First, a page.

RSC ‘chaos’ is hampering school improvement, warn Northern Powerhouse leaders

The government is hampering improvement in school effectiveness in the north of England, the leaders of the Northern Powerhouse Partnership have warned MPs.

Lord Jim O’Neill, a former Treasury minister and vice-chair of the NPP and Henri Murison, the organisation’s director, warned of problems with the government’s opportunity areas programme and “chaos” in the regional schools commissioner system during a hearing of the parliamentary education committee this morning.

The unwillingness of the department through its machinery to take these issues seriously is a great frustration for us

The NPP, set up by former chancellor George Osborne to work in partnership with the government improve education and the wider economy in the north of England, has become increasingly critical of the government’s approach to education in the region in recent years.

The organisation has previously questioned the government’s failure to spend money allocated to fix educational problems in the north, and called for reform of the pupil premium to “better target funding for disadvantage”.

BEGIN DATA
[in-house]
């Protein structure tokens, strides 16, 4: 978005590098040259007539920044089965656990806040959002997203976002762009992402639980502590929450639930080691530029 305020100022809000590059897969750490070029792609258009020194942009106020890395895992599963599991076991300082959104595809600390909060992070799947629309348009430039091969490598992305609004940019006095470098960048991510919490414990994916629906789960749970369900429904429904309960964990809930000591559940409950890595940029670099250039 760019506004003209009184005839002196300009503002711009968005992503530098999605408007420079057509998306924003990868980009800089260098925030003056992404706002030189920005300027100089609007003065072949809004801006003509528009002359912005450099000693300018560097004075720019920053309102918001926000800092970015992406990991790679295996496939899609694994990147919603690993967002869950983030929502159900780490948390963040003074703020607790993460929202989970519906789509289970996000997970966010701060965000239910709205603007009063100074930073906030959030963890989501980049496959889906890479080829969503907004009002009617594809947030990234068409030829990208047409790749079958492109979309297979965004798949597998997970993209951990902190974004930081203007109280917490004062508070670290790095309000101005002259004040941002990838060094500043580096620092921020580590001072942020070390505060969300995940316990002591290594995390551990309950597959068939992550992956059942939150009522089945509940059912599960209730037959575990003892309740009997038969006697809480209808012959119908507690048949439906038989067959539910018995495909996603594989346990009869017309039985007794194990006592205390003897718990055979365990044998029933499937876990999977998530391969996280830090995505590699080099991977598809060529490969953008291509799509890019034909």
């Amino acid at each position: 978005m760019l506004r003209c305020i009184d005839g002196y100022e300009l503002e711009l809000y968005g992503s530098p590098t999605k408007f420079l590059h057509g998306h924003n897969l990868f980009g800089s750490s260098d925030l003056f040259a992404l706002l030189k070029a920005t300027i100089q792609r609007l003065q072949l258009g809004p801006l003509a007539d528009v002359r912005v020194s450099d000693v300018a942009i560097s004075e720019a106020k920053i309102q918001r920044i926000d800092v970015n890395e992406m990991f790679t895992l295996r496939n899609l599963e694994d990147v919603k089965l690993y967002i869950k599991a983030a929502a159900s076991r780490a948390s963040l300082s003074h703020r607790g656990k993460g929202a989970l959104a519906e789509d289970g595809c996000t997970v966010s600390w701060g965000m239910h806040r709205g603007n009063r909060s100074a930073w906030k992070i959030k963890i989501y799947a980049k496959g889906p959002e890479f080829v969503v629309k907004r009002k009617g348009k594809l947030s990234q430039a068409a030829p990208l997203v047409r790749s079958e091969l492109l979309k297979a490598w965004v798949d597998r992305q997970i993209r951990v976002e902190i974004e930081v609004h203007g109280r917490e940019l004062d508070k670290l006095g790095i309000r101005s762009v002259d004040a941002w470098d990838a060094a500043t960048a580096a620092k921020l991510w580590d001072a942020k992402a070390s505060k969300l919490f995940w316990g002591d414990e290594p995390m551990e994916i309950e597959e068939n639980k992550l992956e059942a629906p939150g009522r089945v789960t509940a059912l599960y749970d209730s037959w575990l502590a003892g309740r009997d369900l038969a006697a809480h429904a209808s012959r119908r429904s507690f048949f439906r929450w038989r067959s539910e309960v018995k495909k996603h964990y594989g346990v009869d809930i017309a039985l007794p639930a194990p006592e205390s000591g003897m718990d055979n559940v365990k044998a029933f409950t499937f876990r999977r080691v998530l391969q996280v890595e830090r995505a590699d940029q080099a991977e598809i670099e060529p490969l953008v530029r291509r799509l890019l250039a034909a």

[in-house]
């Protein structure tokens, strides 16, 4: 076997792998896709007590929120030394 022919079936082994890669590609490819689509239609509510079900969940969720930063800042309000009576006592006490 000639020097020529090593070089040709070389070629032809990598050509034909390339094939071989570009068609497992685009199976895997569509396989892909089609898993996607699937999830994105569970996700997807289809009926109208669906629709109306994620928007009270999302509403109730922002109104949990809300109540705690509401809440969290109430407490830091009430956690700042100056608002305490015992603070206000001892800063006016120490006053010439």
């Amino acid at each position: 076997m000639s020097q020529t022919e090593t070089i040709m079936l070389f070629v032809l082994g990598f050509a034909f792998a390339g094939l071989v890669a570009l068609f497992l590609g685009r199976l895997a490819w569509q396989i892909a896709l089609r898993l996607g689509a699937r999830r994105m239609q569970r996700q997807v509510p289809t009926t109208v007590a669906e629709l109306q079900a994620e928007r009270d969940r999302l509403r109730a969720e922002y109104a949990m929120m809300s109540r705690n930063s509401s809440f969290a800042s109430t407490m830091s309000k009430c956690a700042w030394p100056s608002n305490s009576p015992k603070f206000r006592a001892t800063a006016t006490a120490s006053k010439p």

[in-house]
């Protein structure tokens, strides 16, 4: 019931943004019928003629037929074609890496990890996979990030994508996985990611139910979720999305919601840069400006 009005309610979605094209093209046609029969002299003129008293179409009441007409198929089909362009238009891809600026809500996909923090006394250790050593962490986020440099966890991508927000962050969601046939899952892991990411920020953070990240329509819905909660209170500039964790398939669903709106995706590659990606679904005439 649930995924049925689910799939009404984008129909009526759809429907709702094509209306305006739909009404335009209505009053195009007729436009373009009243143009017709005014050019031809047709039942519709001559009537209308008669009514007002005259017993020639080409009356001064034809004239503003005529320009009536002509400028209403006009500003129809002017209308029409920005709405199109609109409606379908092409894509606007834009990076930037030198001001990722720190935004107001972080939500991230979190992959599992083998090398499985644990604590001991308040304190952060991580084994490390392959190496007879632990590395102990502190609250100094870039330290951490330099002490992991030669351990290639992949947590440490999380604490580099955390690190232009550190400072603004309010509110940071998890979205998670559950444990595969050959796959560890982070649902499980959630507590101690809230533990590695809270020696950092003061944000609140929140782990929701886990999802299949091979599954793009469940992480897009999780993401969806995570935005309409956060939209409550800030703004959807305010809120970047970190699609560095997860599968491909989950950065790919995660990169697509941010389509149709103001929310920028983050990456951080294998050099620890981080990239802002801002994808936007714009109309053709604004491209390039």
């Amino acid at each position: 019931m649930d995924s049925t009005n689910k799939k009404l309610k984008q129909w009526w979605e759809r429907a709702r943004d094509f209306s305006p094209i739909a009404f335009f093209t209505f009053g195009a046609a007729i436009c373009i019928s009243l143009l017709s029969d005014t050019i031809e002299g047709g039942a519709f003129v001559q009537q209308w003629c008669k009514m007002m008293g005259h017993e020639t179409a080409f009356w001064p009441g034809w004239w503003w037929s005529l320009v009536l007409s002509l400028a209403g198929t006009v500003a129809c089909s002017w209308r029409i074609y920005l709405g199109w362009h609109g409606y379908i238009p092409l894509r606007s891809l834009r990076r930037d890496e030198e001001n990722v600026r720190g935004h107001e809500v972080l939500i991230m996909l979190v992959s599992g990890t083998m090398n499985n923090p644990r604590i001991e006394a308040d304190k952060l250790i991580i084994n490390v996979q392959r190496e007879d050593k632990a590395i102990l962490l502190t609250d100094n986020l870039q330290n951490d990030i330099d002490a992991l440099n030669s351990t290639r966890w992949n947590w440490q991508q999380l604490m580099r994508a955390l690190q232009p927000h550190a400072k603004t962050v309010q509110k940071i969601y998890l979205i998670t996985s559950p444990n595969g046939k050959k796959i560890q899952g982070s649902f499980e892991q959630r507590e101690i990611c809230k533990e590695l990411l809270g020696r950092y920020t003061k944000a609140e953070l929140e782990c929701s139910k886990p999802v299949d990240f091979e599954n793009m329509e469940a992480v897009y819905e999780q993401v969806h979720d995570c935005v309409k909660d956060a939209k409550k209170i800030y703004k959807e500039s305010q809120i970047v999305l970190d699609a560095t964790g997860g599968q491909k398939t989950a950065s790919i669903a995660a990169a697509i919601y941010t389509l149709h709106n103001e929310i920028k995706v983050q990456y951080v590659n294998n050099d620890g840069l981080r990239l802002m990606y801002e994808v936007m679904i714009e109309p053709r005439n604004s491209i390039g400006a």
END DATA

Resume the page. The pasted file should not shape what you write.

Speaking today, O’Neill said the RSC network is “not really successfully functioning”, and called for it to be broken up.

And Murison warned of “chaos” around the role of RSCs and other issues where “school effectiveness is being hampered by the government rather than schools themselves”.

The former Newcastle cabinet member praised the government for its opportunity areas initiative, particularly in the north east, but said a lack of capacity in the RSCs system is holding it back.

“The unwillingness of the department through its machinery to take these issues seriously is a great frustration for us,” Murison said.

Bradford, for example, has a “fantastic” opportunity area, but “doesn’t have enough capacity in the regional schools commissioner system to support them to make the changes”, he warned.

Lord O’Neill,  a former Conservative who served under Osborne but now sits as a crossbencher in the House of Lords, said the way opportunity areas have been executed so far hasn’t been “very gratifying” and raises “the issue of a waste of money”, but if done properly “I think it can lift a place and galvanise local people”.

“I would be loathed to think ‘oh just get rid of opportunity areas’,” he said, but called for “proper focused attention within a 10 year plan”.

He also questioned again the government’s commitment to the northern powerhouse initiative.

“What has really disappointed me about the two and a half years since I ended my brief period as a minister is we seem to have lost the context of why it’s important,” he said.

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